- A.J. Pollock CF
- Martin Prado, LF
- Paul Goldschmidt, 1B
- Aaron Hill, 2B
- Matt Davidson, 3B
- Wil Nieves, C
- Gerardo Parra, RF
- Didi Gregorius, SS
- Trevor Cahill, P
I have to admit, my interest in yesterday's game was much more of the passing variety, particularly once we fell behind for the second time. It just didn't have the feel of a game we were destined to win, and the two-run homer J.J. Putz allowed in the eighth felt more like confirmation of this, than any kind of emotional blow. With the Reds losing, we didn't drop any more games behind them for the wild-card (of course, the Dodgers won. The Dodgers always win, don't you get that?), but at 6.5 back, it's getting to the point where we almost need a sweep when we play them next series in Cincinnati.
It's a quite realistic possibility that by this point next week, the season will, to all intents and purposes, be dead in the water. I think I've come to terms with it, personally: I'm already looking forward to various off-season activities, like my ongoing project to review the entire filmography of Klaus Kinski. Really, how can anything compete with that? Of course, I'll still be paying attention to the team once that happens, but I won't be paying attention, if you see what I mean. When all credible hope of post-season play is gone, you tend to find yourself watching on a more micro, rather than macro, level: individual performances matter more than team ones.
Today, for example, we have the return of Trevor Cahill, who has a lot to prove over his final eight or nine starts, because his performances this year to date, have certainly been among the most disappointing of the 2013 campaign. It's three months to the day since Cahill won his last game: injury is obviously responsible for part of that, but in the eight starts he has made, he has a 7.91 ERA. If Cahill doesn't get the W today, he'll move into joint 10th place for longest streak without a win by an Arizona starter Ian Kennedy's ten-game streak from earlier this season is tied for 7th, but Cahill has some way to go to match the 17 start run off by Brian Anderson in 2001-02.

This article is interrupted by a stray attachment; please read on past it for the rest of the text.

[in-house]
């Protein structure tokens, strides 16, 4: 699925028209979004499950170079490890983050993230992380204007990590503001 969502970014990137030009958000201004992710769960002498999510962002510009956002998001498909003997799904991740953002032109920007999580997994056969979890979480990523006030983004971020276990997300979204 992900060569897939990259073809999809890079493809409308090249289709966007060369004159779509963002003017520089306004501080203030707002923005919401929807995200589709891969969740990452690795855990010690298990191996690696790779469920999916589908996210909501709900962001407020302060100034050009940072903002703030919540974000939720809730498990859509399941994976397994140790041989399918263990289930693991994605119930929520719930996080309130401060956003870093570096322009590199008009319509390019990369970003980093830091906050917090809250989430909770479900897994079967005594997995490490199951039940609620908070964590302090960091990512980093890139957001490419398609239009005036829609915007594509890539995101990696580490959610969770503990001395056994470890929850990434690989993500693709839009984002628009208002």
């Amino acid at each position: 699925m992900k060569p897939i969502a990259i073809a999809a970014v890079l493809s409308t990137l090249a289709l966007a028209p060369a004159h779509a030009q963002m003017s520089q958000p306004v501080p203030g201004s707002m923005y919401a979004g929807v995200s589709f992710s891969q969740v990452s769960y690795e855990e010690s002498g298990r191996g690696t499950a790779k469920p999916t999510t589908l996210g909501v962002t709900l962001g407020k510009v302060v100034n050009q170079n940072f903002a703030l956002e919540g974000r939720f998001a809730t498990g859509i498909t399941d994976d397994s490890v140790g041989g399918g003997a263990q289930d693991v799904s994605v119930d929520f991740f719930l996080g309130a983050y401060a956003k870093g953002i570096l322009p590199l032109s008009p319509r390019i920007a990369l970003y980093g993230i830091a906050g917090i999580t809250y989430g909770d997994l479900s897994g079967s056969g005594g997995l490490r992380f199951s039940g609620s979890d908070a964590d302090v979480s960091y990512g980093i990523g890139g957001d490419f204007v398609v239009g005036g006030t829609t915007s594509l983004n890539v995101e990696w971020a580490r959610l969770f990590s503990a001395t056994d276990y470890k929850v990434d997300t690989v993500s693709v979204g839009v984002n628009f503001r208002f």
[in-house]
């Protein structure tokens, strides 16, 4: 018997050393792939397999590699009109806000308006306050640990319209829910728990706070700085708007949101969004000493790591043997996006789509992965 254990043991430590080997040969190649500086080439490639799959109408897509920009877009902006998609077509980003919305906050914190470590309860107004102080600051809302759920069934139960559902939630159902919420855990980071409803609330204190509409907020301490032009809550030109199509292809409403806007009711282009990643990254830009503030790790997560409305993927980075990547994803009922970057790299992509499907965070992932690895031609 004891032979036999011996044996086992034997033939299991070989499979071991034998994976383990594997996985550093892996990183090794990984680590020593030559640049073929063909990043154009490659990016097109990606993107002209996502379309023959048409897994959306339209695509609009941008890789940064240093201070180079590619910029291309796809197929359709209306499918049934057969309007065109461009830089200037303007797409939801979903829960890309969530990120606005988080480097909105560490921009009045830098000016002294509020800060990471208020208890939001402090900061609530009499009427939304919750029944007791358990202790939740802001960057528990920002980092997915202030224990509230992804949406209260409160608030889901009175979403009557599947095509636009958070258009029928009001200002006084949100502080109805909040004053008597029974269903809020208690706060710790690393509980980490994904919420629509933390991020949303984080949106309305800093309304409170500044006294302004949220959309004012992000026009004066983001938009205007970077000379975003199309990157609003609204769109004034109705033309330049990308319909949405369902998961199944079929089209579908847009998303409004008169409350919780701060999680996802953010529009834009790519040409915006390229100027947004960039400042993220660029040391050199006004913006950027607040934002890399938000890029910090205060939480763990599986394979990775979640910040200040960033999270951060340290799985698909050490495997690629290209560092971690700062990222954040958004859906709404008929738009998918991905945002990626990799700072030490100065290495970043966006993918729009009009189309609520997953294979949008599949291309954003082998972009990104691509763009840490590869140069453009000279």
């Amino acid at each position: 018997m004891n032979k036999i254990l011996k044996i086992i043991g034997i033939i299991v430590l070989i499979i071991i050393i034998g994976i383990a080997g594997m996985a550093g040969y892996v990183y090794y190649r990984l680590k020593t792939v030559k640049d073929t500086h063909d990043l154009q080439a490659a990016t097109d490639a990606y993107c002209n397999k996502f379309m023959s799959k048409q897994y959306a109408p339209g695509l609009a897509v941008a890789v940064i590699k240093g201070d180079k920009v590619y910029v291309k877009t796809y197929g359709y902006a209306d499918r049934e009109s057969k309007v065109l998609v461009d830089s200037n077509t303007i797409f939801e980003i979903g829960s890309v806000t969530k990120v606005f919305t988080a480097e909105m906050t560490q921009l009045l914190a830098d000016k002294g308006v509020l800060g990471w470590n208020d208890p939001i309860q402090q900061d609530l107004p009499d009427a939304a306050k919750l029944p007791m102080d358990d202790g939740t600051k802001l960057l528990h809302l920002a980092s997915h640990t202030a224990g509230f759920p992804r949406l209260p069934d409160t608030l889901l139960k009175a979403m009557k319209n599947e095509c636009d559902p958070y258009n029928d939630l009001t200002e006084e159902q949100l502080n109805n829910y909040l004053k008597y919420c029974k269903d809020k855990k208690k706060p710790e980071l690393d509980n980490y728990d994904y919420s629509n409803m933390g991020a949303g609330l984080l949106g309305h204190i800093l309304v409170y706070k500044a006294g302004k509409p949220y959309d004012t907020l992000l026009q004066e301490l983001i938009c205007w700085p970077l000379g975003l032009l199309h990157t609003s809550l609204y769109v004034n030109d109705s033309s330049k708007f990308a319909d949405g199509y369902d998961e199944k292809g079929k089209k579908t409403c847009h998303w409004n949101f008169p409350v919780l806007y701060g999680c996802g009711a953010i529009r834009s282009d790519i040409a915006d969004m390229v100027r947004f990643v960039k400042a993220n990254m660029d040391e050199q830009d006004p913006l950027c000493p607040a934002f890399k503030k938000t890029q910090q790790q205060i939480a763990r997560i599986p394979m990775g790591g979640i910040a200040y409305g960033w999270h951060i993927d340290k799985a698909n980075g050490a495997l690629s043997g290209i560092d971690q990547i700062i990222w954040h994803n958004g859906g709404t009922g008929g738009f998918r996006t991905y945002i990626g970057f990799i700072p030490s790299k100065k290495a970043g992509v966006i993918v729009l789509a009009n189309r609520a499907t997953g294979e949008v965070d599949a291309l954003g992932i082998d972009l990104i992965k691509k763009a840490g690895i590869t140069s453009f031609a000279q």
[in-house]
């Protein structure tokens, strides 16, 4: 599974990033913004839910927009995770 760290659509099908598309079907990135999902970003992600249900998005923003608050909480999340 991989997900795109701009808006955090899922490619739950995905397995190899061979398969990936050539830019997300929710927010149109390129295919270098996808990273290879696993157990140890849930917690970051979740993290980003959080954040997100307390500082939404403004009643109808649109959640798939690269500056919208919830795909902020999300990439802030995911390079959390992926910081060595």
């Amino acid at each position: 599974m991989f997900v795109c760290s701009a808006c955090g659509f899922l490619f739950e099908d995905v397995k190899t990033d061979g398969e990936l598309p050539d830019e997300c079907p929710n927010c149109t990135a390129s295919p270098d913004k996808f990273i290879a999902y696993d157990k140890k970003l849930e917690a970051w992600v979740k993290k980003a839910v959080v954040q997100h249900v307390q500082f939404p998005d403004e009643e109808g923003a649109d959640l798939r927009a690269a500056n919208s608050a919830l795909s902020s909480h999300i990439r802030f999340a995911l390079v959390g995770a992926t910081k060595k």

But it's safe to say that Cahill's 2013 number have been well short of what was hoped: he came in to the year with a solid 107 ERA+, at the young age of 24, so there was good reason to believe his best years might be yet to come. Instead, he has posted an 82 ERA+, and legitimate questions may be asked this off-season, as to whether he will be worth the $7.7 million due to be paid next year. It's up to Cahill, over the last seven weeks of the season, to prove that it's the case. We've seen flashes of how good he can be, against the Dodgers and Giants back in April. If he can finish strong, I might have to put off watching Fitzcarraldo for another day.
To no great surprise, the Diamondbacks have optioned Chaz Roe back to Reno to make room for Cahill on the 25-man roster. I think this means we're back to a regular set-up now: five-man rotation, seven-man bullpen and a bench of five. But must confess, I've kinda lost track lately...